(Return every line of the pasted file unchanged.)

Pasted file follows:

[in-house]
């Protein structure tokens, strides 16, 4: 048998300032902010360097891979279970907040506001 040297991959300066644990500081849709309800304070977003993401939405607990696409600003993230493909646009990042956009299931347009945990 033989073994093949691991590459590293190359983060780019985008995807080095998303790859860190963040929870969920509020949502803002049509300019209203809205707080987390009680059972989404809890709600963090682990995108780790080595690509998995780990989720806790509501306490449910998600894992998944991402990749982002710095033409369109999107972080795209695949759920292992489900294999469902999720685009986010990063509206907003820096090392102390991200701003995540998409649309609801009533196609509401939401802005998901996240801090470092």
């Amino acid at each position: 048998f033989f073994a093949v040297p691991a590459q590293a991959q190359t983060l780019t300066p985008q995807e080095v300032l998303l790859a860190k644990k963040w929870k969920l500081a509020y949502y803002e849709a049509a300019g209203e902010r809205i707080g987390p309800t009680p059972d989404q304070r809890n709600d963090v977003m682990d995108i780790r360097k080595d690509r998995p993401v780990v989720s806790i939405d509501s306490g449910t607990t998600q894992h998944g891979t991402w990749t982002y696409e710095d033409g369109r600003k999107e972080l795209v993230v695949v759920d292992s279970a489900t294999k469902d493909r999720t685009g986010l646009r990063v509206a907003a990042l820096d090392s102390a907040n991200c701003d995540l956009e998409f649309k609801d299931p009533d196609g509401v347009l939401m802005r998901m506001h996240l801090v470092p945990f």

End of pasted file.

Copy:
[in-house]
């Protein structure tokens, strides 16, 4: 048998300032902010360097891979279970907040506001 040297991959300066644990500081849709309800304070977003993401939405607990696409600003993230493909646009990042956009299931347009945990 033989073994093949691991590459590293190359983060780019985008995807080095998303790859860190963040929870969920509020949502803002049509300019209203809205707080987390009680059972989404809890709600963090682990995108780790080595690509998995780990989720806790509501306490449910998600894992998944991402990749982002710095033409369109999107972080795209695949759920292992489900294999469902999720685009986010990063509206907003820096090392102390991200701003995540998409649309609801009533196609509401939401802005998901996240801090470092």
């Amino acid at each position: 048998f033989f073994a093949v040297p691991a590459q590293a991959q190359t983060l780019t300066p985008q995807e080095v300032l998303l790859a860190k644990k963040w929870k969920l500081a509020y949502y803002e849709a049509a300019g209203e902010r809205i707080g987390p309800t009680p059972d989404q304070r809890n709600d963090v977003m682990d995108i780790r360097k080595d690509r998995p993401v780990v989720s806790i939405d509501s306490g449910t607990t998600q894992h998944g891979t991402w990749t982002y696409e710095d033409g369109r600003k999107e972080l795209v993230v695949v759920d292992s279970a489900t294999k469902d493909r999720t685009g986010l646009r990063v509206a907003a990042l820096d090392s102390a907040n991200c701003d995540l956009e998409f649309k609801d299931p009533d196609g509401v347009l939401m802005r998901m506001h996240l801090v470092p945990f």